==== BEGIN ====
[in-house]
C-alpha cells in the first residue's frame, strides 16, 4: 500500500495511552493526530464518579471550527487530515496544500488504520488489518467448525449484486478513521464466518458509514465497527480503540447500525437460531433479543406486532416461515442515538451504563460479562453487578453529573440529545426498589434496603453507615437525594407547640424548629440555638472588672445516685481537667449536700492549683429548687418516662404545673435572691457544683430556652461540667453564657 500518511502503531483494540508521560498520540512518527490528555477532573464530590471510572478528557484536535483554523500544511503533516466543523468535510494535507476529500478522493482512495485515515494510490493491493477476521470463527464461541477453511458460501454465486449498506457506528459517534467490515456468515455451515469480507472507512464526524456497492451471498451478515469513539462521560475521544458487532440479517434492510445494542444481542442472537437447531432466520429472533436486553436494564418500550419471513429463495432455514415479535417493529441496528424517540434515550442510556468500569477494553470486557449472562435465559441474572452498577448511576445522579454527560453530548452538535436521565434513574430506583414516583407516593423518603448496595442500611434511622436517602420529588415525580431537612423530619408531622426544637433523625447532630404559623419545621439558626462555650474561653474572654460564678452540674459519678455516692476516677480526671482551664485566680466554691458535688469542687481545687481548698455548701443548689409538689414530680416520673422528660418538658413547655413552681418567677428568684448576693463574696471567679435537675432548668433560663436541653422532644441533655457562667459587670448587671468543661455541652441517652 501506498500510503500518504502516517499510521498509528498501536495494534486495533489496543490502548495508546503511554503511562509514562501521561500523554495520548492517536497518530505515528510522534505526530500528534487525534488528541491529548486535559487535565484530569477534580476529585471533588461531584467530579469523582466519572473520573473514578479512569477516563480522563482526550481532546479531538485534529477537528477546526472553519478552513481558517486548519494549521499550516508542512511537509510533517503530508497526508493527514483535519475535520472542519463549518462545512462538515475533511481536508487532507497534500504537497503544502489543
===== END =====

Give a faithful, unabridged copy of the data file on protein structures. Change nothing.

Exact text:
[in-house]
C-alpha cells in the first residue's frame, strides 16, 4: 500500500495511552493526530464518579471550527487530515496544500488504520488489518467448525449484486478513521464466518458509514465497527480503540447500525437460531433479543406486532416461515442515538451504563460479562453487578453529573440529545426498589434496603453507615437525594407547640424548629440555638472588672445516685481537667449536700492549683429548687418516662404545673435572691457544683430556652461540667453564657 500518511502503531483494540508521560498520540512518527490528555477532573464530590471510572478528557484536535483554523500544511503533516466543523468535510494535507476529500478522493482512495485515515494510490493491493477476521470463527464461541477453511458460501454465486449498506457506528459517534467490515456468515455451515469480507472507512464526524456497492451471498451478515469513539462521560475521544458487532440479517434492510445494542444481542442472537437447531432466520429472533436486553436494564418500550419471513429463495432455514415479535417493529441496528424517540434515550442510556468500569477494553470486557449472562435465559441474572452498577448511576445522579454527560453530548452538535436521565434513574430506583414516583407516593423518603448496595442500611434511622436517602420529588415525580431537612423530619408531622426544637433523625447532630404559623419545621439558626462555650474561653474572654460564678452540674459519678455516692476516677480526671482551664485566680466554691458535688469542687481545687481548698455548701443548689409538689414530680416520673422528660418538658413547655413552681418567677428568684448576693463574696471567679435537675432548668433560663436541653422532644441533655457562667459587670448587671468543661455541652441517652 501506498500510503500518504502516517499510521498509528498501536495494534486495533489496543490502548495508546503511554503511562509514562501521561500523554495520548492517536497518530505515528510522534505526530500528534487525534488528541491529548486535559487535565484530569477534580476529585471533588461531584467530579469523582466519572473520573473514578479512569477516563480522563482526550481532546479531538485534529477537528477546526472553519478552513481558517486548519494549521499550516508542512511537509510533517503530508497526508493527514483535519475535520472542519463549518462545512462538515475533511481536508487532507497534500504537497503544502489543